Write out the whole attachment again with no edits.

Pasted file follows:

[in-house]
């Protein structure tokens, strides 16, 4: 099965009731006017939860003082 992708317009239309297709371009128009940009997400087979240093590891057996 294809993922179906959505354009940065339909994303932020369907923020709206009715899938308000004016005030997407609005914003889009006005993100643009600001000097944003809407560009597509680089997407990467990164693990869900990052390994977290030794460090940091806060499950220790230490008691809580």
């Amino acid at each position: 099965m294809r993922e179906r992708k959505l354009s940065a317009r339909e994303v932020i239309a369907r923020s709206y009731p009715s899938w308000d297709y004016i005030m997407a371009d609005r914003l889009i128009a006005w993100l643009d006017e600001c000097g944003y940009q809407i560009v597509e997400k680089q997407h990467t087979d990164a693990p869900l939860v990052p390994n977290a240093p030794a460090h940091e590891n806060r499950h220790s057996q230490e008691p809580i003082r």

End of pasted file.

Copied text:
[in-house]
């Protein structure tokens, strides 16, 4: 099965009731006017939860003082 992708317009239309297709371009128009940009997400087979240093590891057996 294809993922179906959505354009940065339909994303932020369907923020709206009715899938308000004016005030997407609005914003889009006005993100643009600001000097944003809407560009597509680089997407990467990164693990869900990052390994977290030794460090940091806060499950220790230490008691809580």
């Amino acid at each position: 099965m294809r993922e179906r992708k959505l354009s940065a317009r339909e994303v932020i239309a369907r923020s709206y009731p009715s899938w308000d297709y004016i005030m997407a371009d609005r914003l889009i128009a006005w993100l643009d006017e600001c000097g944003y940009q809407i560009v597509e997400k680089q997407h990467t087979d990164a693990p869900l939860v990052p390994n977290a240093p030794a460090h940091e590891n806060r499950h220790s057996q230490e008691p809580i003082r």